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One of the poems in John P. Portelli's poetry collection "In Between: Malta and Canada" (freely available online from the author's website, page 91) is the short poem "The Past and the Present", or "Il-Passat u l-Preżent" in the original Maltese. The translation contains the following lines:

till the Wouth Wind of lie
blows
brining the remains to the surface

First of all, "Wouth" is a typo, as the introduction by Oliver Friggieri mentions this poem and has it as "South Wind of lie". (Is "brining" also a typo for "bringing", or, unlikely, is it some kind of wordplay based on the meaning of "brine" as a verb for soaking in salt water?) More importantly, what is connoted by "the South Wind of lie"? What does "of lie" mean - does it suggest some kind of untruth about the South Wind, and how would that connect with its role in bringing the past to the present? Does the South Wind have some particular significance in Maltese culture? (I tried to search for "south wind of lie" but the only result found on the web was this very poem.)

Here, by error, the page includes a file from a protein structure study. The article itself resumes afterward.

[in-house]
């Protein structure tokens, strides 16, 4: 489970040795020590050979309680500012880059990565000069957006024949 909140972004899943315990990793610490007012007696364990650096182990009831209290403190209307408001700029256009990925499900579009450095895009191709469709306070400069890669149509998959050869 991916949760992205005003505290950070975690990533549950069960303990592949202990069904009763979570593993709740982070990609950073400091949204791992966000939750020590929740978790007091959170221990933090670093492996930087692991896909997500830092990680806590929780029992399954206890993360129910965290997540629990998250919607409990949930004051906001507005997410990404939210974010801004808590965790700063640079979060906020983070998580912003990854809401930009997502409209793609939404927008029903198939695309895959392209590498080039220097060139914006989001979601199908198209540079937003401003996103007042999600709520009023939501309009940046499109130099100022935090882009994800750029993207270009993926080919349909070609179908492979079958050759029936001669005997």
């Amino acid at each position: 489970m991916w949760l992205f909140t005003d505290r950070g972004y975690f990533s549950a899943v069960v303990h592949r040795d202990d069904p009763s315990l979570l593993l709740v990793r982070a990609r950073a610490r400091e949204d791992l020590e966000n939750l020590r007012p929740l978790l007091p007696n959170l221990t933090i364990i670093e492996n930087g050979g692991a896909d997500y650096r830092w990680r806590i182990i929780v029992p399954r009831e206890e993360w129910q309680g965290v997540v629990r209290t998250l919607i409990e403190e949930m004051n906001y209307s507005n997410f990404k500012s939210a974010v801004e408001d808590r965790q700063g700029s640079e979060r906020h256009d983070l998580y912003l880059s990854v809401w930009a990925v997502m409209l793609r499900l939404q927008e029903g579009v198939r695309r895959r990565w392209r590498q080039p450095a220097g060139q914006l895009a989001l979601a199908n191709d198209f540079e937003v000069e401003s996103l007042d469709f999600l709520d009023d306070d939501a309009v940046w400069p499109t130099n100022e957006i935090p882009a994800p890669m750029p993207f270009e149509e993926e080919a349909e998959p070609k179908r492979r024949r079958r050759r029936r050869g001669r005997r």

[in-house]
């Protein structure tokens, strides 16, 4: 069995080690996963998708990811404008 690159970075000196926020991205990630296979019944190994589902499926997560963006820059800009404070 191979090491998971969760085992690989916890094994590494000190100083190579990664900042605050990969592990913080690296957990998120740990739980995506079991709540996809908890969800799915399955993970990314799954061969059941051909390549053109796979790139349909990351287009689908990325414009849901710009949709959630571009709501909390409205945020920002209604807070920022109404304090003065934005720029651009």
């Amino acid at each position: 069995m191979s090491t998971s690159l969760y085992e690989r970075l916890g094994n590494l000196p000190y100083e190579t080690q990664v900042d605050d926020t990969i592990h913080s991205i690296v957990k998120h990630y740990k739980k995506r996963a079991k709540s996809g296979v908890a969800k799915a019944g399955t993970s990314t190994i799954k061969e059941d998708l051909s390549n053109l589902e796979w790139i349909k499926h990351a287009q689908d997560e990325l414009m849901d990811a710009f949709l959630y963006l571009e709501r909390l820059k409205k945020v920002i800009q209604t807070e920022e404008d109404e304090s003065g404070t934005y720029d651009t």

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I think "lie" means "untruth" here, but not about the wind, about the past. The poem starts:

The past
is like a cloud by the wind affrighted
vanishing into air

My interpretation: the past fades from our memory and we can't remember until we make up a story (a lie) about it, and incorporate it into a coherent narrative, that relates to the present and that we can remember, but which also isn't entirely correct.

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